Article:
62% of savers want investments that take into account climate change impacts

Written by Natalie Tuck

Sixty-two per cent of savers would prefer their savings, including their pensions, invested in assets that take climate change impacts into account, according to new research by ClientEarth.

However the poll, conducted by YouGov on behalf of ClientEarth, found that three out of five people are not aware that the financial institutions they are customers of, could be investing in projects such as coal mines, oil wells and gas fields.

Despite this, fifty per cent would consider moving their bank or pension investments if they realised their money was being used for fossil fuel investments. The preference for climate-aware investment is even more marked among 18 to 34 year olds (66 per cent), who have the longest investment future ahead of them.

Financial institutions, particularly pension funds, have been in the spotlight this year. A parliamentary select committee recently quizzed the UK’s largest funds on their exposure to and management of climate risk – and this month ClientEarth reminded pension professionals of their legal duties to address it.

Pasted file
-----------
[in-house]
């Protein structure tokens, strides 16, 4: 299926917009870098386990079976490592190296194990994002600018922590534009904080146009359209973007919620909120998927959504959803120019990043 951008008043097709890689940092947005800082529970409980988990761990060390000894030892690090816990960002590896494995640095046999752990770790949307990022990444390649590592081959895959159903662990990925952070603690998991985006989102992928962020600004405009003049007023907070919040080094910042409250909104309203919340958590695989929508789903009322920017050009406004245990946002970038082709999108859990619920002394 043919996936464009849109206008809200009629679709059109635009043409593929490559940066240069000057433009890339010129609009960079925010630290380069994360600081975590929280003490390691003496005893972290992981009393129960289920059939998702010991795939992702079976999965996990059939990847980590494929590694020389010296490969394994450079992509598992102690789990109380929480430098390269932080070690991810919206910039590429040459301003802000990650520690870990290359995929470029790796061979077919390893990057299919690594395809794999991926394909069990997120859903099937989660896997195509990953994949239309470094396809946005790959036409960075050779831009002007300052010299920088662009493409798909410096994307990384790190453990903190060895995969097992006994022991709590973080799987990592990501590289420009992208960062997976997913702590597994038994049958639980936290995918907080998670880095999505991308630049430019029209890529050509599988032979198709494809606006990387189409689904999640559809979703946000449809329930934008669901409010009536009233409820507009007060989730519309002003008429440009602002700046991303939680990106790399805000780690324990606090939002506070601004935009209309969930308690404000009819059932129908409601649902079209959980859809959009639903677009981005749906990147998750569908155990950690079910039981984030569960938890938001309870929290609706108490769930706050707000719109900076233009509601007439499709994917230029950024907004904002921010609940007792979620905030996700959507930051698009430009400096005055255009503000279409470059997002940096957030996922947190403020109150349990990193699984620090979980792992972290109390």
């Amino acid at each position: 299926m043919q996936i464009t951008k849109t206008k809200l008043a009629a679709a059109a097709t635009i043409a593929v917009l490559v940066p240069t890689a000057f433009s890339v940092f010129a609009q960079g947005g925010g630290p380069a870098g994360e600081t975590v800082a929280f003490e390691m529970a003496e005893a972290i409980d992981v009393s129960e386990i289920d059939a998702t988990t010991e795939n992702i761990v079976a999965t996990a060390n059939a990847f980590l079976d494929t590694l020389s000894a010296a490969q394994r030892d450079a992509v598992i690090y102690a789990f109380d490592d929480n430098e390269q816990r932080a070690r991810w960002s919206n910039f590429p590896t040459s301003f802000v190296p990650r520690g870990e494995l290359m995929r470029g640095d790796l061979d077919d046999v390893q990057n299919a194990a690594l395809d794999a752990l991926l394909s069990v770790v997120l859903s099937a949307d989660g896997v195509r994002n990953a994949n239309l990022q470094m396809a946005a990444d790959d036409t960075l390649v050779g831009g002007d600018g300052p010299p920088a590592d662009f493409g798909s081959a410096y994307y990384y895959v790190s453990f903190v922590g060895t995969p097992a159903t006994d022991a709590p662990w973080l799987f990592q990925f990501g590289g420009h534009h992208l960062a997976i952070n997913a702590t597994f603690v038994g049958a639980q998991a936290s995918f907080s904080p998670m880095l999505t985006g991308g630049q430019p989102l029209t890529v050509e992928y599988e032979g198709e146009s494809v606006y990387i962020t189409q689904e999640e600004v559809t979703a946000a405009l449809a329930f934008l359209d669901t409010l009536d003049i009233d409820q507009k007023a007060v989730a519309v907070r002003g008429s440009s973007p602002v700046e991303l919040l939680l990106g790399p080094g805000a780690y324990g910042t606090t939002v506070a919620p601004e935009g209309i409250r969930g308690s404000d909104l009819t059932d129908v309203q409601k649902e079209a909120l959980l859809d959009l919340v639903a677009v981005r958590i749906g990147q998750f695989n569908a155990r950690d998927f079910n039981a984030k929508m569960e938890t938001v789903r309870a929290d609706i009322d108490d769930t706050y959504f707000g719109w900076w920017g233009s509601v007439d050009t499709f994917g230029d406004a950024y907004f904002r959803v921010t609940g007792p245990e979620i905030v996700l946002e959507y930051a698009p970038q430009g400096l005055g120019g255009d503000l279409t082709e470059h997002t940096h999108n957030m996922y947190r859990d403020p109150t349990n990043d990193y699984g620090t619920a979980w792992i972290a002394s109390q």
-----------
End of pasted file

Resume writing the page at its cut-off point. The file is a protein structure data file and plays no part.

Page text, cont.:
Commenting on the findings, ClientEarth climate lawyer Danielle Lawson said: “The signal to the financial world could not be clearer: it must raise its game. A large number of consumers want the financial institutions managing their personal finances – be it everyday bank accounts or workplace pensions – to avoid funding fossil fuel companies that contribute to climate chaos.

“Most people questioned were not aware of the link between their pension and continued investment in fossil fuel and what this could mean for their future. Financial institutions, including pension funds, should be more transparent and engage with individuals so that they can make informed choices about how their money is used – as the DWP recommended pension schemes do earlier this year.

“This is particularly important for younger people with defined contribution and contract-based pension schemes who will not draw their pensions for several decades and bear the financial risk of their scheme’s continued support for fossil fuels in the meantime. The fact that less than a fifth of the public trust fossil fuel companies to change their business models and transition to supplying low-carbon energy, shows that there is likely to be a demand for pension and retail investment options which exclude fossil fuels.”

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